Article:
I suspect there is a deeper more concerning undercurrent here for him in this, to do with the perception of his dishonesty. And if he doesnt nip it in the bud, it just might cut through.

  11. Twitter currently losing its shit over this little number:

    Westminster voting intention:

    CON: 39% (-2)
    LAB: 33% (+5)
    LDEM: 13% (-5)
    GRN: 5% (-)
    BREX: 4% (+1)

    via @BMGResearch, 27 – 29 Nov
    Chgs. w/ 21 Nov

  12. The other polls out today were quite a bit better for the Tories than that BMG poll above. Tories at 43-46%, with Tories plus Brexit 45-48%. In BMG, it’s Tories just 39% and Tories plus Brexit 43%.

    Britain Elects @britainelects
    ·
    1h
    Westminster voting intention:

    CON: 43% (-)
    LAB: 34% (+2)
    LDEM: 13% (-)
    GRN: 3% (+1)
    BREX: 2% (-2)

    via @YouGov, 28 – 29 Nov
    Chgs. w/ 26 Nov

    Britain Elects @britainelects
    ·
    1h
    Westminster voting intention:

    CON: 45% (+2)
    LAB: 32% (+2)
    LDEM: 15% (-1)
    BREX: 3% (-)

    via @DeltapollUK
    Chgs. w/ 23 Nov

    Britain Elects @britainelects
    ·
    2h
    Westminster voting intention:

    CON: 46% (-1)
    LAB: 31% (+3)
    LDEM: 13% (+1)
    BREX: 2% (-1)

    via @OpiniumResearch, 27 – 29 Nov
    Chgs. w/ 22 Nov

    Britain Elects @britainelects
    ·
    3h
    Westminster voting intention:

    CON: 43% (+2)
    LAB: 33% (-1)
    LDEM: 13% (-)
    BREX: 4% (-1)
    GRN: 3% (+1)

    via @SavantaComRes, 27 – 28 Nov
    Chgs. w/ 26 Nov

  13. Five seat polls from Deltapoll. Dominic Raab is in danger from the Lib Dems in Esher & Walton, and there’s actually a five point gain for Labour in Portsmouth South. The Tories are crushing Tory defectors Gauke and Grieve.

    Britain Elects @britainelects
    ·
    3h
    South West Hertfordshire, constituency voting intention:

    CON: 50% (-8)
    LAB: 17% (-9)
    IND (D. Gauke): 16% (+16)
    LDEM: 13% (+1)
    GRN: 2% (-1)

    21 – 26 Nov
    Chgs. w/ GE2017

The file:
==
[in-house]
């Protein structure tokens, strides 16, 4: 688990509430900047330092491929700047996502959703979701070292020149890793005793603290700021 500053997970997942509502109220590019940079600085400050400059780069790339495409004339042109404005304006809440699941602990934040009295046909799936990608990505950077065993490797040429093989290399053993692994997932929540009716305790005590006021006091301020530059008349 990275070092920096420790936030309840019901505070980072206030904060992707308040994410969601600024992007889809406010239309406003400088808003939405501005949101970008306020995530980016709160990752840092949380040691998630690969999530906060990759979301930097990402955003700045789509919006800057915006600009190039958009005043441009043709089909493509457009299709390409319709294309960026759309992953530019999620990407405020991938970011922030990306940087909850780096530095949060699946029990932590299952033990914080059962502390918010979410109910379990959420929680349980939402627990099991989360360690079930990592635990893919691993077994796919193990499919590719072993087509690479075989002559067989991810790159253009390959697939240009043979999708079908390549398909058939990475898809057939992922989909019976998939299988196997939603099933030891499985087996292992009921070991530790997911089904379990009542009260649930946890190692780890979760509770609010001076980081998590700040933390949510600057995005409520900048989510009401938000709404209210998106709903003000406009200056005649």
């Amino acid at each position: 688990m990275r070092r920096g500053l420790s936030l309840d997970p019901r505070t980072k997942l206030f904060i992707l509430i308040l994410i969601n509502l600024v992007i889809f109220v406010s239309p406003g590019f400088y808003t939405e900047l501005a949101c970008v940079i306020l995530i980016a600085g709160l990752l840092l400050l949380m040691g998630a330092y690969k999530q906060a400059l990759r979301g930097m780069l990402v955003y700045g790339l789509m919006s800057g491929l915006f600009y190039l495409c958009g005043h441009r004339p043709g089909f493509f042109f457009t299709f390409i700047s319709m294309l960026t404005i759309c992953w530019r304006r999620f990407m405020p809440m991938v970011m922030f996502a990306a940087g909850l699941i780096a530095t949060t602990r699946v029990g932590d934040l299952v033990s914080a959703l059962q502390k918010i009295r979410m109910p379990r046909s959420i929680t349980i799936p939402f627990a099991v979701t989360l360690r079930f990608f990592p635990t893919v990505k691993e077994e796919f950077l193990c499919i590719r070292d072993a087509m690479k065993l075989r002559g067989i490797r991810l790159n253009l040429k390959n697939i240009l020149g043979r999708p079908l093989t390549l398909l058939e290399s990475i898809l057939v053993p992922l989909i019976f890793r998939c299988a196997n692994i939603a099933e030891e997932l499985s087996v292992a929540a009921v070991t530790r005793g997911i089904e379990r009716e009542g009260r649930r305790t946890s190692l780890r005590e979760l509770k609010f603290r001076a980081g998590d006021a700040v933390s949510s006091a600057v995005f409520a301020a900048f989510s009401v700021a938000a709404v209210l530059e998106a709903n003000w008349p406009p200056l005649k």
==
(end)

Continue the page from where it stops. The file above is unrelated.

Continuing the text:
Britain Elects @britainelects
    ·
    3h
    Beaconsfield, constituency voting intention:

    CON: 53% (-12)
    IND (D. Grieve): 36% (+36)
    LAB: 7% (-14)
    GRN: 1% (-2)

    21 – 26 Nov
    Chgs. w/ GE2017

    Britain Elects @britainelects
    ·
    3h
    Berwick upon Tweed, constituency voting intention:

    CON: 60% (+7)
    LDEM: 20% (-1)
    LAB: 17% (-8)
    GRN: 2% (-)

    22 – 26 Nov
    Chgs. w/ GE2017

    Britain Elects @britainelects
    ·
    3h
    Esher & Walton, constituency voting intention:

    CON: 46% (-13)
    LDEM: 41% (+24)
    LAB: 9% (-11)

    21 – 26 Nov

    Britain Elects@britainelects
    ·
    3h
    Portsmouth South, constituency voting intention:

    LAB: 46% (+5)
    CON: 38% (-)
    LDEM: 11% (-6)
    BREX: 2% (+2)

    via @DeltapollUK, 22 – 27 Nov
    Chgs. w/ GE2017

  14. portsmourh south looks like it would normally be in play for the tories if not for that 5 point labour bounce. AB do you know if that seat is on the Tori target list?

  15. If anyone’s still paying attention to this thread, which is now far from the top of the main page, a Survation poll has the Tory lead down from 11 to 9, due to a three-point rise in Labour’s vote. New thread tomorrow.

    Europe Elects @EuropeElects
    ·
    27m
    UK, Survation poll:

    CON-ECR: 42% (+1)
    LAB-S&D: 33% (+3)
    LDEM-RE: 11% (-4)
    GREENS-G/EFA: 4% (+1)
    SNP-G/EFA: 3%
    BREXIT-NI: 3% (-2)
    PC-G/EFA: 1%

    +/- vs. 20-23 Nov

    Fieldwork: 26-30 November 2019
    Sample size: 1,065

  16. Additional Survation questions

    Europe Elects @EuropeElects
    ·
    16m
    UK, Survation poll:

    “What would you say is the number one issue for you when it comes to deciding your vote?”

    Brexit: 29%
    Health (“NHS”): 17%
    Party leader: 7%
    Economy: 5%
    Welfare: 3%
    Environment: 3%
    Education: 2%

    Europe Elects @EuropeElects
    ·
    12m
    UK, Survation poll:

    Preferred Prime Minister

    Johnson (CON-ECR): 43%
    Corbyn (LAB-S&D): 25%
    Swinson (LDEM-RE): 11%

  17. LDs with quite a dive there.

    No surprise that labour strategists are shifting their focus to winning over leavers -since remainers don’t seem to need any prompting in understanding that their only shot at stopping brexit is by blocking a tory majority – and voting labour, not lib-dems is the only viable way to do that.

    As I keep saying tactical voting = voting labour. Its really that simple.

  18. With the occasional exception, the polls seem to be in broad agreement that Labour’s vote is edging upwards. They’re not closing the gap much because the Conservative vote looks to be rising slightly too, although more patchily and at a slower rate. With the Brexit Party’s vote bottoming out, so there’s less for the Conservatives to gain from here on, there’s an outside chance the election won’t be the walkover everyone was expecting.

    But only an outside chance.

  19. Chkn in on this thread every day.

    Big A, tactical = vote Labor is just wrong if applied universally. Look at Esher poll above… Raab losing would be so sweet. There were 25 Tory seats vulnerable to Lib Dems before this slump. Even 10 of them switching thru Lab tactical voting would be instrumental in preventing a Tory majority.

    Tragic that Gauke and Grieve will both be lost. They have been heroic figures in this Brexit calamity and their skills could be v valuable in a future hung/tight parliament